- image 650308

The F12tdf’s performance is assured by the 780 cv, naturally-aspirated V12 derived directly from the F12berlinetta’s multi-award-winning engine. The car’s exhilarating dynamic behaviour, specifically its lateral acceleration in corners, is due to an 8% increase in the ratio of the front tyres compared to the rear ones. The car’s natural tendency to oversteer as a result of the change in tyre sizes is compensated for by the innovative rear-wheel steering system – known as the Virtual Short Wheelbase, which is integrated with the other vehicle dynamic control systems – that guarantees the steering wheel response times and turn-in of a competition car while increasing stability at high speed. Cornering speeds are also higher thanks to the significant increase in downforce – +87% – which has reached unprecedented levels for a front-engined V12 berlinetta.

A radical redesign of the bodywork, interior, engine, transmission and running gear, along with the abundant use of carbon-fibre inside and out, has slashed 110 kg off the car’s overall weight.

All of these factors combine to produce record performance figures: 0-100 km/h in 2.9 seconds and 0-200 km/h in 7.9 seconds in addition to a substantial boost in lateral acceleration. The F12tdf laps Fiorano in just 1’21”.

Outstanding stopping distances are guaranteed by the adoption of the new Extreme Design one-piece brake callipers already seen on the LaFerrari. This new-generation system means the car can brake from 100-0 km/h in just 30.5 m and from 200-0 in 121 m.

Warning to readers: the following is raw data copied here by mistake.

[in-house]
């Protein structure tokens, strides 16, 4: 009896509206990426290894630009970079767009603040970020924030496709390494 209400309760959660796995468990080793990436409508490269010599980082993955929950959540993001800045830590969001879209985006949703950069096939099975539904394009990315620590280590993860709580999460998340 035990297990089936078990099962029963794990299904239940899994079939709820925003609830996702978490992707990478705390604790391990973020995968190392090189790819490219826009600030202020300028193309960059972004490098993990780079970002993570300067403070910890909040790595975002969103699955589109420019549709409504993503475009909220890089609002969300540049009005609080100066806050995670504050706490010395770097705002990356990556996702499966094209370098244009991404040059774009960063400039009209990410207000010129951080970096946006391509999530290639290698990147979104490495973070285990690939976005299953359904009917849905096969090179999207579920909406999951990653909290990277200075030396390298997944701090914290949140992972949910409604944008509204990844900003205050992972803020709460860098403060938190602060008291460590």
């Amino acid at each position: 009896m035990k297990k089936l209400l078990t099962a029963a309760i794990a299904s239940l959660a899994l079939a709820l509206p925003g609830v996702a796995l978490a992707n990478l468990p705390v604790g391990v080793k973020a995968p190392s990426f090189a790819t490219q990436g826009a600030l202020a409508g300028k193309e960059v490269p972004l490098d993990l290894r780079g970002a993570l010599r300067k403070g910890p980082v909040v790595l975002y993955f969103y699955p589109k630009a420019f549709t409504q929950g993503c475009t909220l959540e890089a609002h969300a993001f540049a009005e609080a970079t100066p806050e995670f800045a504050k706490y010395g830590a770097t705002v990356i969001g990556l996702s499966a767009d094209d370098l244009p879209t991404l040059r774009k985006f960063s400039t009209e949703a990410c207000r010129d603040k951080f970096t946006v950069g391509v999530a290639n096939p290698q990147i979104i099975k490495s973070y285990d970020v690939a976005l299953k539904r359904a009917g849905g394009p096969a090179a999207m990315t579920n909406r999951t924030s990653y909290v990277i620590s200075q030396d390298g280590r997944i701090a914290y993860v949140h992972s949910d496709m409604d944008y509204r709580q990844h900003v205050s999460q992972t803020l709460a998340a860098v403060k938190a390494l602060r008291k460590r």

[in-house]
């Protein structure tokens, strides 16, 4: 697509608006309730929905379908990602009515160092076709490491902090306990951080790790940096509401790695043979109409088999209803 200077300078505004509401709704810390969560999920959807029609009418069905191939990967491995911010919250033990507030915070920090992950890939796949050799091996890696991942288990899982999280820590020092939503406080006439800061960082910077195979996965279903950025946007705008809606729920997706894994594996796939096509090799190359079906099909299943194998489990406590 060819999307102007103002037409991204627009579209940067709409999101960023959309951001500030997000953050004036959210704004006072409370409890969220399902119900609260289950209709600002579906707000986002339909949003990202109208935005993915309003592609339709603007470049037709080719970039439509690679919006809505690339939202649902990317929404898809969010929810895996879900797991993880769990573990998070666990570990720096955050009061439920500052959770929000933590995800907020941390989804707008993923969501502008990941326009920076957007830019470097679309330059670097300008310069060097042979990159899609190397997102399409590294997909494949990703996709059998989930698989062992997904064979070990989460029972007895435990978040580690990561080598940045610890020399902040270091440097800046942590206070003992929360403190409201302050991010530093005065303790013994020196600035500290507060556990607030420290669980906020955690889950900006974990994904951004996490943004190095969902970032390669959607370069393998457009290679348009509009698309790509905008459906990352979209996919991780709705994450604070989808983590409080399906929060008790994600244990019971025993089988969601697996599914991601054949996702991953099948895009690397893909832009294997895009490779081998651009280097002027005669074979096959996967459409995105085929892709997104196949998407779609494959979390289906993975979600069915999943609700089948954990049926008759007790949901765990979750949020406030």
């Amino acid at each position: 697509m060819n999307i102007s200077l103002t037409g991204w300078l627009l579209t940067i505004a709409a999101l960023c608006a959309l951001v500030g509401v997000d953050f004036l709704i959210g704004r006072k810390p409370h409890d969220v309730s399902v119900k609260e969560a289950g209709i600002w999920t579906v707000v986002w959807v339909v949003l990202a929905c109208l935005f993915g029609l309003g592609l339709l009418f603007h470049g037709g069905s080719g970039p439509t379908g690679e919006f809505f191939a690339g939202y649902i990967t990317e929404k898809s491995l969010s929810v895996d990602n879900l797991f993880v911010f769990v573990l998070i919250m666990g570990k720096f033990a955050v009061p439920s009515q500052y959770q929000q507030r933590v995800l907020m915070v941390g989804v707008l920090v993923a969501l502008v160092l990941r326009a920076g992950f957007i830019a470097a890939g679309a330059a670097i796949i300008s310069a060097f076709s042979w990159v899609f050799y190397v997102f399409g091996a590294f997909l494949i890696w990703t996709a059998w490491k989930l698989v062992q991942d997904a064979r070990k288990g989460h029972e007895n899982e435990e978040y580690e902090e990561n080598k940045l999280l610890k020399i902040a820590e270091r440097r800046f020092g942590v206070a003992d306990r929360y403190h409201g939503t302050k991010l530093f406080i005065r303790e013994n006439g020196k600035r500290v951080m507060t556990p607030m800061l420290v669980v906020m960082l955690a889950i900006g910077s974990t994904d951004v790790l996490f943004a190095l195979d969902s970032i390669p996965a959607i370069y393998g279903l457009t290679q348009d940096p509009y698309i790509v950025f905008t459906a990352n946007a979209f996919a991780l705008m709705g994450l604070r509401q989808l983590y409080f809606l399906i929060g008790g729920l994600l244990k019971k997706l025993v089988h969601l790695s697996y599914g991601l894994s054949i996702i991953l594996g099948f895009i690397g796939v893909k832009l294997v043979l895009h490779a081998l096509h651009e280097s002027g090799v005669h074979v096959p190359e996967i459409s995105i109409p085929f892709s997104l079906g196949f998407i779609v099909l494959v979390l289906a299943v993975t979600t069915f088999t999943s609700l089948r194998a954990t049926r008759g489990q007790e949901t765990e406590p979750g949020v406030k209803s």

2017 Ferrari F12tdf High Resolution Drivetrain
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POWERTRAIN

The engine is the F12berlinetta’s 6262cc 65° V12 on which Ferrari engineers worked to boost maximum power output from 740 cv to 780 cv at 8,500 rpm, yielding a specific power output of 125 cv/l. The engine’s sporty response is assured by a maximum torque figure of 705 Nm (up from 690 Nm) at 6,750 rpm with 80% already available at 2,500 rpm, resulting in unparalleled, progressive pick-up all the way to the red-line at 8,900 rpm.

Numerous modifications have been developed for this engine, starting with the use of race-inspired mechanical tappets and variable-geometry intake trumpets used on Formula 1 cars which help boost volumetric efficiency at high revs.

The F12tdf is equipped with a specific version of the F1 DCT with 6% shorter gear ratios that delivers 30% faster upshifts and 40% faster downshifts.

2017 Ferrari F12tdf High Resolution Exterior
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VEHICLE DYNAMICS